ACCORDING TO G. K. CHESTERTON, tales and stories are an elementary wonder because they touch the nerve of the ancient instinct of astonishment. Their effect upon us is both simple and innate. More than that, Chesterton believed that stories are needed because they can awaken us, even startle us, when our lives have languished in familiarity:
Stories remind of us of reality. These tales say that apples were golden only to refresh the forgotten moment when we found that they were green. The tales make rivers run with wine only to make us remember, for one wild moment, that they run with water. It is the same for fairytales. In the fairy tale an incomprehensible happiness rests upon an incomprehensible condition. A box is opened, and evil flies out. A word is forgotten, and cities perish. A lamp is lit, and love flies away. A flower is plucked, and human lives are forfeited. An apple is eaten, and the hope of God is gone.
The reality that stories bring also conveys truth. One such story is in Lois Lowry’s Giver series, Gathering Blue. In this futuristic tale, on an earth that has forgotten much of its history and seems to have reverted to the Dark Ages, young Kira has just lost her mother, the only parent that she’s known.
No one would desire Kira. No one ever had, except her mother. Often Katrina had told Kira the story of her birth—the birth of a fatherless girl with a twisted leg—and how her mother had fought to keep her alive. . . . 'They came to take you, Kir. They brought me food and were going to take you away to the Field.'
Kira is clearly a cripple. That’s how she is seen on the outside by everyone except her mother who is now gone. But being crippled is only the outside condition. Her status quickly reminds me of more than one account where people in Christ’s time only saw condition too. They yelled at the blind beggars to get off the road, they fled at the sight of lepers, and laughed at Jesus when he said Jairus’ daughter was only asleep. They would have made fun of the Samaritan woman too. Those who lived in Nazareth said Jesus was just the carpenter’s son. They saw condition, just the surface.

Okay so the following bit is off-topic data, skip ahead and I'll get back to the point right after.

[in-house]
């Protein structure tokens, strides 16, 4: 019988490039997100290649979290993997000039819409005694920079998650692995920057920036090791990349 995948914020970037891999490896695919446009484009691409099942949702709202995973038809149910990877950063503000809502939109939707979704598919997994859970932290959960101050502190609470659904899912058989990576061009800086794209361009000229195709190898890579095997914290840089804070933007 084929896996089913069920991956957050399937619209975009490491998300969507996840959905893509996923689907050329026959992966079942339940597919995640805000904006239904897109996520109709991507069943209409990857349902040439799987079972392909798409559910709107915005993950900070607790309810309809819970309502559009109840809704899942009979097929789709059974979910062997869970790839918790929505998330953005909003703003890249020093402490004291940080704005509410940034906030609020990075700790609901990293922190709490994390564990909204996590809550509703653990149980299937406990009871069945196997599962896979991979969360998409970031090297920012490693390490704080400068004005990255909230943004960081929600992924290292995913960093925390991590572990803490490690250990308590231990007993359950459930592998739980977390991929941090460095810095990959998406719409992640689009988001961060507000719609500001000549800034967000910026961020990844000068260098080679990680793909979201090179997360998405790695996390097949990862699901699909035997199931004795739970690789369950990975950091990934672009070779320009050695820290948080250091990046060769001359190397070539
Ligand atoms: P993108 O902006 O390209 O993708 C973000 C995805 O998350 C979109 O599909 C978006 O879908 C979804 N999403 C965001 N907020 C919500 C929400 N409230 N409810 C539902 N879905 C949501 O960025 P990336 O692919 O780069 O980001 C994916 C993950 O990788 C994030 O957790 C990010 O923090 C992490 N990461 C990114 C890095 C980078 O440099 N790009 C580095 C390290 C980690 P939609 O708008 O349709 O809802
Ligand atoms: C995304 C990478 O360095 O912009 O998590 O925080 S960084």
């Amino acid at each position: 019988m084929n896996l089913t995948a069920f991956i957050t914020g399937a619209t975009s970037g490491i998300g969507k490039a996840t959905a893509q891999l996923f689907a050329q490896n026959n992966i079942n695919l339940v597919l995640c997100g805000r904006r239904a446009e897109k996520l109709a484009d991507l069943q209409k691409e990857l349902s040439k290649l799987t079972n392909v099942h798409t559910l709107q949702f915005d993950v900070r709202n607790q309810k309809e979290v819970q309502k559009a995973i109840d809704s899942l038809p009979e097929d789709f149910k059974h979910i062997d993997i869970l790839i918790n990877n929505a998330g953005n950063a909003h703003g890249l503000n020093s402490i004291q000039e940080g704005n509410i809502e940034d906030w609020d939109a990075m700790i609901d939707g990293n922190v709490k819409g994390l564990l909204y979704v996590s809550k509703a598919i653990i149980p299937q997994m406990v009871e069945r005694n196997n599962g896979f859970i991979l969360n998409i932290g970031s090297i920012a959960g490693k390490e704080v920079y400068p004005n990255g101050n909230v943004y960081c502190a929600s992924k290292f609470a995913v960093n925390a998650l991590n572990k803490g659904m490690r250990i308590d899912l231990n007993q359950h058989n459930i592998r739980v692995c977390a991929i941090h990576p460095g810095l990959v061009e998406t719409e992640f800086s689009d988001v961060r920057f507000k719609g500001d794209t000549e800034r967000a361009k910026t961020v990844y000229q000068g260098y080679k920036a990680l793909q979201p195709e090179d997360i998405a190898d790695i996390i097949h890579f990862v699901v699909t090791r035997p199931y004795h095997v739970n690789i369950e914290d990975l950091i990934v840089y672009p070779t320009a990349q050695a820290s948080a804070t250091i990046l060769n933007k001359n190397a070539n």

So now, Kira has to make her way in life, and she is afraid that her village will cast her out. As the story continues, we find out that Kira has a gift, one that’s just beginning to grow. She calls it the knowledge and first describes it as a keepsake.
With her thumb, Kira felt a small square of decorated woven cloth. She had forgotten the strip of cloth in the recent, confusing days . . . When she was much younger, the knowledge had come quite unexpectedly to her, and she recalled the look of amazement on her mother’s face as she watched Kira choose and pattern the threads one afternoon with sudden sureness. ‘I didn’t teach you that!’ her mother said laughing with delight and astonishment. ‘I wouldn’t know how!’ Kira hadn’t known how either, not really. It had come about almost magically, as if the threads had spoken to her, or sung. After that first time, the knowledge had grown. . . . the threads began to sing to her.
It is this gift that saves her from exile or death as a cripple, and the village elders now provide her food and her own dwelling so that she can sew and embroider for them.
*Part II will continue the story next week.